Mine was a devoutly Roman Catholic family, an enclave inside a burgeoning Philadelphia suburb, a plasticine vista of assorted second-generation immigrants whose commonality began and ended with our desire to escape who we were. It was from within this pocket of human frailty that I bore witness to a caravan of ritual, contradiction, and violence. Both jewel-like and blood-like, beautiful, yet weighted by the disrupted and disturbing lives of so many I awoke each day new, yet little around me seemed to change. In response I quietly took note, mapping the viscera of each event, every moment that clung repentant in my memory.

I was raised in a large Mexican-American and Southern-Italian family seemingly dropped in the middle of a 1960’s post-war suburb where everyone identified as white and believed in the American Dream. Although an avid reader it was film and poetry that offered me a perspective on the bizarre theater that was my life.
One afternoon purely by chance, I stumbled onto Fellini’s film La Strada while flipping the dial on our small black and white television. It was on that day, an afternoon I remember with absolute clarity, that I knew there was something more to life as I knew it.

The story of Gelsomina and Zampano became my evidence, evidence that there were questions no one had answers too, questions like, why were some people born into lives filled with such pain and sorrow and could one escape this or change their fate. I needed to know the answers to these questions and it seemed, although I couldn’t say why, that the answers might have more to do with something called art than the religious practice I was so painstakingly immersed.

Another revelation came from within a classroom where amid the turmoil of pre-adolescence and the irony of public school education a lone teacher introduced The Iliad and the Odyssey. I was transfixed. Later that year, another teacher encouraged us to contemplate the meaning of Simon and Garfunkel’s The Sound of Silence. Vulnerable and passionate, Mr. Riccardi resorted to hysterics when the class erupted in howls of laughter at the mere idea. Following the lead of a disturbed twelve year-old the class was hijacked from his control and shortly thereafter, with his hands balled tightly in fury, Mr. Riccardi was escorted out of the classroom having stripped off his jacket and shirt while dancing on top of our Formica desktops. I sat, as usual, in the back of the classroom drawing on the borders of my notebook.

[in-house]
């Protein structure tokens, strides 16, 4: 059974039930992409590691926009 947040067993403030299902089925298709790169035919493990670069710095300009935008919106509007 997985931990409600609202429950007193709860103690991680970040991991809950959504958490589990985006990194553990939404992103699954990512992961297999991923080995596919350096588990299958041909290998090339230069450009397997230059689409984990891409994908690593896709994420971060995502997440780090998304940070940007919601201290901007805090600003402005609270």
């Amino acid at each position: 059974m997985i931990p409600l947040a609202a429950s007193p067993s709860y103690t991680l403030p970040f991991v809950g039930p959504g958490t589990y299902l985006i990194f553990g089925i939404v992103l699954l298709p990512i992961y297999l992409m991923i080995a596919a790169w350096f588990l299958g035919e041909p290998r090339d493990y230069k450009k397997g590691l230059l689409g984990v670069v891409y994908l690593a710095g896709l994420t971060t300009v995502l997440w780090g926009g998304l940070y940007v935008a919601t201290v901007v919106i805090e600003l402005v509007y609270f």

Unfortunately, Mr. Riccardi didn’t return to school that year and not long afterward my mother read his obituary to me with a quiet and profound sense of loss. Mr. Riccardi had died from a self-inflicted gunshot wound to his head.

Coinciding with the incomprehensible was a ceremony of belief performed weekly a mere one-mile walk from my home. The Assumption of the Blessed Virgin Mary held within its contemporary suburban architecture an artifice of ritual in which I obediently participated every Sunday and Holy holiday barring only extreme cases of illness, for which my mother was our strict arbiter. Catholicism and its reinvention within modern patriarchy had a powerful influence on me. The world of my everyday life, the world of the Vietnam war, and the world of Roe v Wade had not really entered the consciousness of our congregation beyond a prayer for peace and a weekly meeting for all Right to Life parishioners. And yet, as alienated as I was from much of what the church represented, I was continually drawn to its strange and beguiling practice of believing.

The collision of these experiences and my family’s attempts at a seamless assimilation into middle-class American culture eventually became the basis of my formation as an artist. Focusing on issues of gender, identity, poetry and politics, I am interested in the contradictions inherent in what we try to say, and much of what we cannot.

My process is amorphous and contradictory; a hydra rooted in the hallucinatory experience of contemporary life. I work conceptually using whatever material or method is necessary to express an idea. My Installations, Performances, and writings, intentionally create a space for these dialogues to occur while giving primacy to the language of visual experience. Arranged in relationship to site and concept the materials I use span a large and varied terrain from assorted found objects and personal collections, sound, and video. At times I use video as a participant or witness within the installation or performance. Many of my installations and performances are collaborations that require a significant amount of resources and time to produce. In fact the process of making and thinking about a work- in-progress is at times a source material and at other times the subject of the work itself.